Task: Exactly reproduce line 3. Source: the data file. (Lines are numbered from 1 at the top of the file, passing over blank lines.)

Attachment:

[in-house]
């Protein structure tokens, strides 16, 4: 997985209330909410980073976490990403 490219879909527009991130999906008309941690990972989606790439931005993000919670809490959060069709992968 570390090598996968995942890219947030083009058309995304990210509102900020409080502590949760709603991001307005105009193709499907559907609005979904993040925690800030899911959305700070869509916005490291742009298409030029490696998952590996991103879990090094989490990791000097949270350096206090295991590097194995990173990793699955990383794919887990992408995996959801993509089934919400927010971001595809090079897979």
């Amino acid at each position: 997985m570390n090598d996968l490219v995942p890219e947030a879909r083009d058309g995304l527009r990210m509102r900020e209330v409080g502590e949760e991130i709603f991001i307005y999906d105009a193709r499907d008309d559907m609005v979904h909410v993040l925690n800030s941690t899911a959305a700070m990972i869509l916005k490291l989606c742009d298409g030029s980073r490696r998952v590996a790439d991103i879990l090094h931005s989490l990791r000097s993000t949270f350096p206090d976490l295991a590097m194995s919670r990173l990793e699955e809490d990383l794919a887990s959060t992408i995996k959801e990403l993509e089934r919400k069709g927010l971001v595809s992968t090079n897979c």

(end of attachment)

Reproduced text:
């Amino acid at each position: 997985m570390n090598d996968l490219v995942p890219e947030a879909r083009d058309g995304l527009r990210m509102r900020e209330v409080g502590e949760e991130i709603f991001i307005y999906d105009a193709r499907d008309d559907m609005v979904h909410v993040l925690n800030s941690t899911a959305a700070m990972i869509l916005k490291l989606c742009d298409g030029s980073r490696r998952v590996a790439d991103i879990l090094h931005s989490l990791r000097s993000t949270f350096p206090d976490l295991a590097m194995s919670r990173l990793e699955e809490d990383l794919a887990s959060t992408i995996k959801e990403l993509e089934r919400k069709g927010l971001v595809s992968t090079n897979c």